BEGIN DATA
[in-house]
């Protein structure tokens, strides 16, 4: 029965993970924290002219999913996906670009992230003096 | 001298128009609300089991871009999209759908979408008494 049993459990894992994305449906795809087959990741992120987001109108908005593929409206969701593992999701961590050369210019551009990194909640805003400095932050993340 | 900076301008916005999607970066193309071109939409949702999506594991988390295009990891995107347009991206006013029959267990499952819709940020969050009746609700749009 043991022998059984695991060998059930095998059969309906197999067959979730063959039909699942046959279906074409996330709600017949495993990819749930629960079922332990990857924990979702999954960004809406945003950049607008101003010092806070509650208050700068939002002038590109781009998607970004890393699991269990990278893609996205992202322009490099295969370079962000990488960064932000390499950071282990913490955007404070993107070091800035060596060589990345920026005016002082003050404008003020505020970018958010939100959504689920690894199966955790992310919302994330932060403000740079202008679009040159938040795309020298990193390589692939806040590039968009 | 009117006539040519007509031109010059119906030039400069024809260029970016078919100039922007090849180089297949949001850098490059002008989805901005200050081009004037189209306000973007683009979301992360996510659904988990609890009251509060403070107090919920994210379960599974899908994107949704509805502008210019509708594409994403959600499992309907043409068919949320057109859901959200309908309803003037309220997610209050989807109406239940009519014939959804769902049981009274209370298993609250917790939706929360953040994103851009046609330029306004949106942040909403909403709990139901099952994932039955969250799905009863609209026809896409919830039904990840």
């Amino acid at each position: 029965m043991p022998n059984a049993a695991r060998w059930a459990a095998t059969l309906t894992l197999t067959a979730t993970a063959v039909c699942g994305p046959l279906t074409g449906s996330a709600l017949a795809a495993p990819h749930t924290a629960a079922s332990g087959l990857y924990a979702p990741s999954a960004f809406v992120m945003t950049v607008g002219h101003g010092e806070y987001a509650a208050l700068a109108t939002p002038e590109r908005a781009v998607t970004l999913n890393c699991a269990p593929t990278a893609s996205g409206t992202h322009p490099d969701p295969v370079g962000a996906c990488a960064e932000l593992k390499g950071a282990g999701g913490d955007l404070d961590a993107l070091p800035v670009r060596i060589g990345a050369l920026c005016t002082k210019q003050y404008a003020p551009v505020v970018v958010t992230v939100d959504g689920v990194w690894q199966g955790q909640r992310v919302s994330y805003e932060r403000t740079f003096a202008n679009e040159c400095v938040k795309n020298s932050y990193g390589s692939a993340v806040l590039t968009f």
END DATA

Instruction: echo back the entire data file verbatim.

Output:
[in-house]
């Protein structure tokens, strides 16, 4: 029965993970924290002219999913996906670009992230003096 | 001298128009609300089991871009999209759908979408008494 049993459990894992994305449906795809087959990741992120987001109108908005593929409206969701593992999701961590050369210019551009990194909640805003400095932050993340 | 900076301008916005999607970066193309071109939409949702999506594991988390295009990891995107347009991206006013029959267990499952819709940020969050009746609700749009 043991022998059984695991060998059930095998059969309906197999067959979730063959039909699942046959279906074409996330709600017949495993990819749930629960079922332990990857924990979702999954960004809406945003950049607008101003010092806070509650208050700068939002002038590109781009998607970004890393699991269990990278893609996205992202322009490099295969370079962000990488960064932000390499950071282990913490955007404070993107070091800035060596060589990345920026005016002082003050404008003020505020970018958010939100959504689920690894199966955790992310919302994330932060403000740079202008679009040159938040795309020298990193390589692939806040590039968009 | 009117006539040519007509031109010059119906030039400069024809260029970016078919100039922007090849180089297949949001850098490059002008989805901005200050081009004037189209306000973007683009979301992360996510659904988990609890009251509060403070107090919920994210379960599974899908994107949704509805502008210019509708594409994403959600499992309907043409068919949320057109859901959200309908309803003037309220997610209050989807109406239940009519014939959804769902049981009274209370298993609250917790939706929360953040994103851009046609330029306004949106942040909403909403709990139901099952994932039955969250799905009863609209026809896409919830039904990840």
């Amino acid at each position: 029965m043991p022998n059984a049993a695991r060998w059930a459990a095998t059969l309906t894992l197999t067959a979730t993970a063959v039909c699942g994305p046959l279906t074409g449906s996330a709600l017949a795809a495993p990819h749930t924290a629960a079922s332990g087959l990857y924990a979702p990741s999954a960004f809406v992120m945003t950049v607008g002219h101003g010092e806070y987001a509650a208050l700068a109108t939002p002038e590109r908005a781009v998607t970004l999913n890393c699991a269990p593929t990278a893609s996205g409206t992202h322009p490099d969701p295969v370079g962000a996906c990488a960064e932000l593992k390499g950071a282990g999701g913490d955007l404070d961590a993107l070091p800035v670009r060596i060589g990345a050369l920026c005016t002082k210019q003050y404008a003020p551009v505020v970018v958010t992230v939100d959504g689920v990194w690894q199966g955790q909640r992310v919302s994330y805003e932060r403000t740079f003096a202008n679009e040159c400095v938040k795309n020298s932050y990193g390589s692939a993340v806040l590039t968009f």